Apparently, my progesterone sucks! It should be at least 10 parts per whatever (and I've heard 25 is better); mine is 6.8. This is fantastic! Out of the sea of perfect test results, a Problem has reared its monstrous head and announced, "it is because of ME that you can't hold a pregnancy! Me! ME!" And not a hard-to-fix problem, either. What is also amazing is that the doctor himself called me the very next day after I took the test. I could get used to this kind of care... We had quite a long discussion about progesterone deficiency and treatment: using ovulation-prediction kits to know just when to start the supplements, and whether I'll stay with the suppositories or go for the intra-muscular injections. (Ewww.) On the bad side, I was (am, actually) at work, so this lively talk of periods, ovulation, and suppositories took place in the bank lobby. Hey, it's really slow and there were no customers. I think that the doctor's average patient is probably a bit older than me (seeing that he's an infertility specialist) and perhaps more mature. All I know is that I have a tendency to giggle, especially at things like this:

Doc: ... and so if it were me, I'd probably stick with the vaginal suppositories for now.

Me: that sounds really funny coming from a man. . .

I mean, it's not possible, you know? See? Anyways. Very happy, have answers, can get started baby-making again ASAP. The only nagging doubt right now is that I had been supplementing progesterone already for the last two pregnancies, but maybe it was just too little, too late? I hope so. I hope this will be the safety net I was searching for.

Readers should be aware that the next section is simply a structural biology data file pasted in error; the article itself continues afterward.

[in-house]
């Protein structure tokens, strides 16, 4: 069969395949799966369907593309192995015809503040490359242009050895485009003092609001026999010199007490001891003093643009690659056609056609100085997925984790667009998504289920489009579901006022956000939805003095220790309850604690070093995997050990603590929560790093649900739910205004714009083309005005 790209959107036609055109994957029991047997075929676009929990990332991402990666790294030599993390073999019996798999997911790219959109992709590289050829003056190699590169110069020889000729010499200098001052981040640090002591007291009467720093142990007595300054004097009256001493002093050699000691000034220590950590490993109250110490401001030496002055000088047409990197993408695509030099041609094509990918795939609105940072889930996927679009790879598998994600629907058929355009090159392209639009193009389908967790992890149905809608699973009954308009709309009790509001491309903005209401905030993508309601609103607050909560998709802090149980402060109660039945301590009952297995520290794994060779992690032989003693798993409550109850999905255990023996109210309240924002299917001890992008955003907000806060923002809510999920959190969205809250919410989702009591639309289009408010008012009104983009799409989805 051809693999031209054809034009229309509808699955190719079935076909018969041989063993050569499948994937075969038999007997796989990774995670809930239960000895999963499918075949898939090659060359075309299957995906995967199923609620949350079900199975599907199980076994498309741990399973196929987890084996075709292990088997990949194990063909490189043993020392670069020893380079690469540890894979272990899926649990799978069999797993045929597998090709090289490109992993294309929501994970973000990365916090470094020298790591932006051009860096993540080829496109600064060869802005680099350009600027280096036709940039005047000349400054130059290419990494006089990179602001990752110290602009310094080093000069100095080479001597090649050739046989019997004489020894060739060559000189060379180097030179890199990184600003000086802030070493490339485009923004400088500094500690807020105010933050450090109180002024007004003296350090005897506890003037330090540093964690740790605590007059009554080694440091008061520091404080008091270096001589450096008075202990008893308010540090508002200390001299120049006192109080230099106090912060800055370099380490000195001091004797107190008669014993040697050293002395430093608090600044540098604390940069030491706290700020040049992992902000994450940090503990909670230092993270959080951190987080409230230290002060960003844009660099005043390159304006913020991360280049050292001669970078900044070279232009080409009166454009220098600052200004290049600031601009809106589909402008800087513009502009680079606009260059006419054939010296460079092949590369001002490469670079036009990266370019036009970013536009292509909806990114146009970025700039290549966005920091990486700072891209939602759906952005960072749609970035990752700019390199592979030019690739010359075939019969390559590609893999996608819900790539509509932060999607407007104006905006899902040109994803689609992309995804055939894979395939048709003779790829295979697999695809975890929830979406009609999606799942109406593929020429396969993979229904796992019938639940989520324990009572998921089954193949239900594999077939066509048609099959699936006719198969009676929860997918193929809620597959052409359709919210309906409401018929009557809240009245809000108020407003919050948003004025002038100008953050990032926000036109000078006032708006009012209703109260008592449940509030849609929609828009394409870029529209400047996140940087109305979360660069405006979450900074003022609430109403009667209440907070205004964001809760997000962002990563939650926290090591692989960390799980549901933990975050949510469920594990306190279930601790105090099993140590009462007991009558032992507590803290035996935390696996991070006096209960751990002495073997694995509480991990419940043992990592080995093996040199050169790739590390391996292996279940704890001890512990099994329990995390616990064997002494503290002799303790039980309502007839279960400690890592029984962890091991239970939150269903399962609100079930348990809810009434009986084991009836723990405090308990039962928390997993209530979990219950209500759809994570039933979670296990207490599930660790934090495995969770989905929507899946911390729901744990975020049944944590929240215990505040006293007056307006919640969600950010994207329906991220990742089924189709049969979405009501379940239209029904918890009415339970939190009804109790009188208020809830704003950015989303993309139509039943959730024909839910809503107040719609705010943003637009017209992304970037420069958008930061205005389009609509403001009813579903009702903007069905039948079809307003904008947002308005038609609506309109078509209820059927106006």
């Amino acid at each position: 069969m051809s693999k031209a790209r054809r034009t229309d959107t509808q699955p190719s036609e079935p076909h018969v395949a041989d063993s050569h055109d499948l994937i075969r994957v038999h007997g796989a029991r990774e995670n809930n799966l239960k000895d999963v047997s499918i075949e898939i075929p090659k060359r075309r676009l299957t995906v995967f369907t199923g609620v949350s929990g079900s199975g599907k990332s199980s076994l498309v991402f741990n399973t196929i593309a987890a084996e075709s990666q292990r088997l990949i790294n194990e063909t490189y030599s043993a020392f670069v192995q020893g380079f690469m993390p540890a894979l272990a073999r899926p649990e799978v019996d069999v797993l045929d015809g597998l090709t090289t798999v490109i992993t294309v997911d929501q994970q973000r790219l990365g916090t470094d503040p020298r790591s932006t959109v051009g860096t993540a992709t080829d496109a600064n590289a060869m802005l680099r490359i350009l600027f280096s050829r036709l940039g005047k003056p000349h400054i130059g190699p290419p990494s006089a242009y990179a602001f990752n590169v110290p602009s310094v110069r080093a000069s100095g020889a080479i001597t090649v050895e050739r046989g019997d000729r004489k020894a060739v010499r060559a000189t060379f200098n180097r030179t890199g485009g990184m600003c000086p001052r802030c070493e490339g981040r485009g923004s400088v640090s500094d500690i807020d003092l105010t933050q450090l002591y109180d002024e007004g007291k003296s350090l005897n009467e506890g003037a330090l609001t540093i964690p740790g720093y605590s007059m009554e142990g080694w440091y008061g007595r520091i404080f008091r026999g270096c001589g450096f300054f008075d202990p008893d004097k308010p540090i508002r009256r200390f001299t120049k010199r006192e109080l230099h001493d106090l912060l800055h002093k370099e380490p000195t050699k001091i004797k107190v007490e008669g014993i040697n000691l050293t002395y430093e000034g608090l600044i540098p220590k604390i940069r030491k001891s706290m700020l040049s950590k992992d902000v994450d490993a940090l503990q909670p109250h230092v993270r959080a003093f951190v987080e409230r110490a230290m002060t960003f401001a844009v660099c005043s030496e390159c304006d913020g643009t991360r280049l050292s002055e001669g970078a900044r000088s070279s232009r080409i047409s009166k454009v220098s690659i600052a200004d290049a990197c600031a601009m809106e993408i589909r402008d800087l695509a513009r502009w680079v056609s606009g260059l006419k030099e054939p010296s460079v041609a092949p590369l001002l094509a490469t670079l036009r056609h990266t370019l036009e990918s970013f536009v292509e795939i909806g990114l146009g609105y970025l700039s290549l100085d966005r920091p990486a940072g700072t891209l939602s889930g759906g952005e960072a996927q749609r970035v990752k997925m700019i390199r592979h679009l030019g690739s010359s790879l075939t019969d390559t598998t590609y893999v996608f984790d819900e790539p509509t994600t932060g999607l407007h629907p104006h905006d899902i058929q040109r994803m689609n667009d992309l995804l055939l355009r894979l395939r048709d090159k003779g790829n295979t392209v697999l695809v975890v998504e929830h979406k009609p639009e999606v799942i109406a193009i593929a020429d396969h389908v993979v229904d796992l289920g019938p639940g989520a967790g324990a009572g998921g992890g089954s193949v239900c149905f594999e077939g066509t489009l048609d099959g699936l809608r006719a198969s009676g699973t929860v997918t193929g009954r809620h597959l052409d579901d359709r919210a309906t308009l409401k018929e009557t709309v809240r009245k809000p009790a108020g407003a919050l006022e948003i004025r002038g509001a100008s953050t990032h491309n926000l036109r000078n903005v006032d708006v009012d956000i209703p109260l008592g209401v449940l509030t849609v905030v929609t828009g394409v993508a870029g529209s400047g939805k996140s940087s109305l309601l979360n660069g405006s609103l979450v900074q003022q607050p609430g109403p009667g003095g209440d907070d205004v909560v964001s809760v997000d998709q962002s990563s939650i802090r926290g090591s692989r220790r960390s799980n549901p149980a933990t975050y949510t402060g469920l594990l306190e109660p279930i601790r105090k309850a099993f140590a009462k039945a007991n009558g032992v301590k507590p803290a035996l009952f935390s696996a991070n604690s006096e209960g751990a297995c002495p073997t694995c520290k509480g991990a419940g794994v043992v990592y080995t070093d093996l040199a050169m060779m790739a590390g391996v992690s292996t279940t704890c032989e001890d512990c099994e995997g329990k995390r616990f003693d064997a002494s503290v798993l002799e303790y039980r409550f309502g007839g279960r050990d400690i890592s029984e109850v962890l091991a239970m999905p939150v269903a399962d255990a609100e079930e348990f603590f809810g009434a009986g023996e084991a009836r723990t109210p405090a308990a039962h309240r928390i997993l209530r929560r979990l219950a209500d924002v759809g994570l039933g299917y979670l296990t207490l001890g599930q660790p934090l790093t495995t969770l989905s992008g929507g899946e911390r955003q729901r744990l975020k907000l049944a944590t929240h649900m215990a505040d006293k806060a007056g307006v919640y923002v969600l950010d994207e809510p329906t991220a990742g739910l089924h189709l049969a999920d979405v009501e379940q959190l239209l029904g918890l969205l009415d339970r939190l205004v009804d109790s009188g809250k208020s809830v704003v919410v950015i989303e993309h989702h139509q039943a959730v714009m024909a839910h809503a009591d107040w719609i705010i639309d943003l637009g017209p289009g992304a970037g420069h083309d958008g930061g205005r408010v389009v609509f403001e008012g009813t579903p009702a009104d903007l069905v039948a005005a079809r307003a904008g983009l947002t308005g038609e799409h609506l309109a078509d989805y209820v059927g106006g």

Wednesday, May 14, 2008

Netflix, Buffy, Harry, Doctor

A lot of nothing has been happening in these parts lately, hence the lack of updates. Perhaps the most exiting new development is this discovery: Seasons of television shows, on DVD, through Netflix! Oh, my. For someone with a slightly addictive personality, this is so dangerous. For example, Don was out of town most of last week (business trip), and I may or may not* have watched 12 hours of Gilmore Girls** within four evenings. Because you can get whole seasons! In order, from the very beginning, with no commercials... it's lovely. The difficulty is in remembering that you can pause the show, instead of subconsciously waiting for the commercial break to visit the bathroom or whatever, and finding yourself desperately having to go much later, not having realized that there are no commercials. It's like watching a PBS documentary-- you don't want to walk away, and yet there are no breaks! I'm working on adapting to this "DVD" concept.

Don and I are working our way through the first and second seasons of Buffy the Vampire Slayer too, a show that featured prominently in the early days of our friendship and thus has a nostalgia factor that's almost as appealing as the show itself. I think that any Harry Potter fan trying to come to grips with no more Harry, would do well to rediscover Buffy. Almost a year after the final book release, and I'm still saddened by the End of Harry Potter. Oh, sure, we can always re-read the books. There are movies still to come, but... whatever. To me, the movies were always a pleasant diversion, nothing more. Certainly not cannon. And yes, that encyclopedia sounds great, but it could be years more in the making. I miss that feeling of anticipation for the next book, the hours spent theorizing, analyzing details of plot and character, the heated discussions in person, on the phone, online. It's hard to close that chapter-- the chapter in which Harry Potter was this ongoing, alive thing-- even a year later. I have yet to find something that engages me the way it did.